The WCRP Program aims to create recovery solutions for communities affected by hurricanes Irma and María that will strengthen their capacity to respond to impacts as well as their resilience. Puerto Rico’s reconstruction after the impact of hurricanes Irma and María will require innovative strategies for the short, medium, and long term that will strengthen community resilience. In doing so, we will ensure that recovery solutions will incorporate comprehensive, inclusive, and transformative strategies as we face future challenges and climate change.

The Planning Framework (or “Framework”) is the document that explains the steps and methods throughout four (4) phases for the development of the Community Resilience Plans.

The WCRP Program has a Planning team that lead the development of the Framework. The team referenced plans, programs and best practices based on resilience, adaptation to climate change and bottom-up community participation processes rooted in the Puerto Rican context. The Framework provides a methodology that prioritizes a planning process centered on community assets as a route toward strengthening community resilience.

Throughout the Program’s application process, applicants will use the Framework to inform on the development of their proposals. During the Program’s planning process, subrecipients will follow the four (4) planning phases, as established in the Framework, to create Community Resilience Plans and identify recovery solutions for future impacts.

The Planning Milestones (or “Milestones”) support all phases established in the Planning Framework. The eight (8) Milestones, which are also included in the Notice of Funding Availability (or “NOFA”), establish the basics of compliance and means of monitoring for WCRP Program subrecipients throughout the planning process and the development of Community Resilience Plans.

The Guidelines for the Implementation of the Planning Milestones (or “Guidelines”) document is a reference tool for subrecipients that establishes the tasks, objectives, and means of monitoring for each of the eight (8) Milestones. The Guidelines will support the implementation of the four (4) phases in the Planning Framework to guarantee the creation of the CRPs and assist in the development of initial proposals, as well as the implementation of the Program in each of its areas. These Guidelines will help subrecipients understand the general Community Resilience Plan compliance requirements and facilitate the development of their initial proposals, as well as the implementation of the Program in its respective areas.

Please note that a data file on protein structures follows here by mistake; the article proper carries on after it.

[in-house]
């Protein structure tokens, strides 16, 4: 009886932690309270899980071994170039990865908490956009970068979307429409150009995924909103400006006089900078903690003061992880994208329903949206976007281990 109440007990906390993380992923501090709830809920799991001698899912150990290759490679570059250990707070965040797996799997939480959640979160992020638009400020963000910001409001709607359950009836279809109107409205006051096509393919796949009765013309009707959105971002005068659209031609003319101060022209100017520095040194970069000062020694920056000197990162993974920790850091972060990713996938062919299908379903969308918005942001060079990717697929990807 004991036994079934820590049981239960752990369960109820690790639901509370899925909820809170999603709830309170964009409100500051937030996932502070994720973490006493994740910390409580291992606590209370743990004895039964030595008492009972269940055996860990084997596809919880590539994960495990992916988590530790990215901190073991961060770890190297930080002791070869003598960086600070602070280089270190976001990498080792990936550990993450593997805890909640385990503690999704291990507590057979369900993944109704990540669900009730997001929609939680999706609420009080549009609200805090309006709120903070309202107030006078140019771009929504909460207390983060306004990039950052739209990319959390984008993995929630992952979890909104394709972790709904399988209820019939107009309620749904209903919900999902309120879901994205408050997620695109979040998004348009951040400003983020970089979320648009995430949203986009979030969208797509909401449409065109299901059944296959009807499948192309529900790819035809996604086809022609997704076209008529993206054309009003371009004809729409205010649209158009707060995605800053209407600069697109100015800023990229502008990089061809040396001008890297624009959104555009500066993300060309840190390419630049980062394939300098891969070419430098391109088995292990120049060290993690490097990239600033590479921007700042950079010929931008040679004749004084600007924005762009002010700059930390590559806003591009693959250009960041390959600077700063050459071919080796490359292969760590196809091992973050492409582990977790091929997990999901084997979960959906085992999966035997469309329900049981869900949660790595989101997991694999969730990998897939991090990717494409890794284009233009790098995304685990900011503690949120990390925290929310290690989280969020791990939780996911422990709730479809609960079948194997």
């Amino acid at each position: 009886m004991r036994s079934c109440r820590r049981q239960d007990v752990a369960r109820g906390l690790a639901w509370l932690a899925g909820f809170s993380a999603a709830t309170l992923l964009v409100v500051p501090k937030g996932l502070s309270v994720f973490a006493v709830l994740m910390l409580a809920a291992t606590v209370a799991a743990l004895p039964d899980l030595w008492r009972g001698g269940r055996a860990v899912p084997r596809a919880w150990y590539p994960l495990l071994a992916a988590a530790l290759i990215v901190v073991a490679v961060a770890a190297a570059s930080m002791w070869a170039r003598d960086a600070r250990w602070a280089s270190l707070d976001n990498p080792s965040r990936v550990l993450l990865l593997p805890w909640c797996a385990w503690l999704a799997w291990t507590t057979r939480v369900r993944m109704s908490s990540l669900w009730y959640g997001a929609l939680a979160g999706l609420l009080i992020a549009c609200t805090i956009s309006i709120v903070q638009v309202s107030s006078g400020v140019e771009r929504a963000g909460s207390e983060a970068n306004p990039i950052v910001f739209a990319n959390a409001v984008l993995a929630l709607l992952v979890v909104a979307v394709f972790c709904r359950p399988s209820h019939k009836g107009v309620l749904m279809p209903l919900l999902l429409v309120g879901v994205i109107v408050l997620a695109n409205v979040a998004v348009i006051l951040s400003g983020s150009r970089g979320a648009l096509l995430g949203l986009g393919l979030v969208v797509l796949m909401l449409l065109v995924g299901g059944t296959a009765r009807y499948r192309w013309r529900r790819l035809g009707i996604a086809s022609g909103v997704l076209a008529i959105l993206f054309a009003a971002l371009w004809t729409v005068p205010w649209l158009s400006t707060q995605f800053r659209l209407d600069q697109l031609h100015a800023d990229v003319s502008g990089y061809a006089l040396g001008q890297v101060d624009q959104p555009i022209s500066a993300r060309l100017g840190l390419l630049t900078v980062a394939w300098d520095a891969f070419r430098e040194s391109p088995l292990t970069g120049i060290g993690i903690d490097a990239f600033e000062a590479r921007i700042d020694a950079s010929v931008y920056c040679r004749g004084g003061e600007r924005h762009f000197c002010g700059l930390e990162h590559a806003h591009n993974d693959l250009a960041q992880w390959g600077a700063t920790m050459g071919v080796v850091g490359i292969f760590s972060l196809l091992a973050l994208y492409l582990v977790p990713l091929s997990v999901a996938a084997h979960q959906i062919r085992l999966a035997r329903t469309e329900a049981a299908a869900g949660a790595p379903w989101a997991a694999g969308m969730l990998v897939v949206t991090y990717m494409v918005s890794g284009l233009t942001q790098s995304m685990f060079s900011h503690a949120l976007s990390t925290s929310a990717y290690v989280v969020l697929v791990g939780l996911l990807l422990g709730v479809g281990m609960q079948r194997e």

The Template for Community Resilience Plans is a preestablished model created by the WCRP Program to assist in publishing drafts of the Plans and aid in finalizing them.  This template will help achieve consistency throughout all the plans and to have a more agile final publication. Throughout the Program application process, applicants may use the Template to create the Community Resilience Plan document. Throughout the planning process, the Template will be a tool to aid in the development and publishing of their Plans.

The Community Intervention Handbook provides information on different tools, exercises and methods that will provide for fair, participatory, effective, and efficient community interventions.

The resilience actions and strategies to be presented in the Community Resilience Plan may align with one or more of the five core focus areas, such as: 

  • Economic Development; examples include: 
    • Increasing job attraction and retention 
    • Initiatives that support local businesses growth  
  • Education; examples include: 

    • Training opportunities for workforce development 
    • Collaborating with higher level education institutions to support local after school and adult education programs
  • Environment; examples include: 

    • Permeable paving on select paved surfaces to reduce runoff and floods
    • Reforestation or afforestation programs
  • Health; examples include:
    • Improvement of accessibility to hospitals and clinics 
    • Increasing access and affordability to healthy and nutritious food
  • Housing; examples include: 

    • Creation of different affordable housing opportunities 
    • Providing strategic solutions to deal with property deed issues 
  • Infrastructure; examples include: 

    • Improving the accessibility and capacity of the roads network
    • Improving of multi-modal options for transportation and mobility (pedestrian, bicycle, car, bus, train, etc.)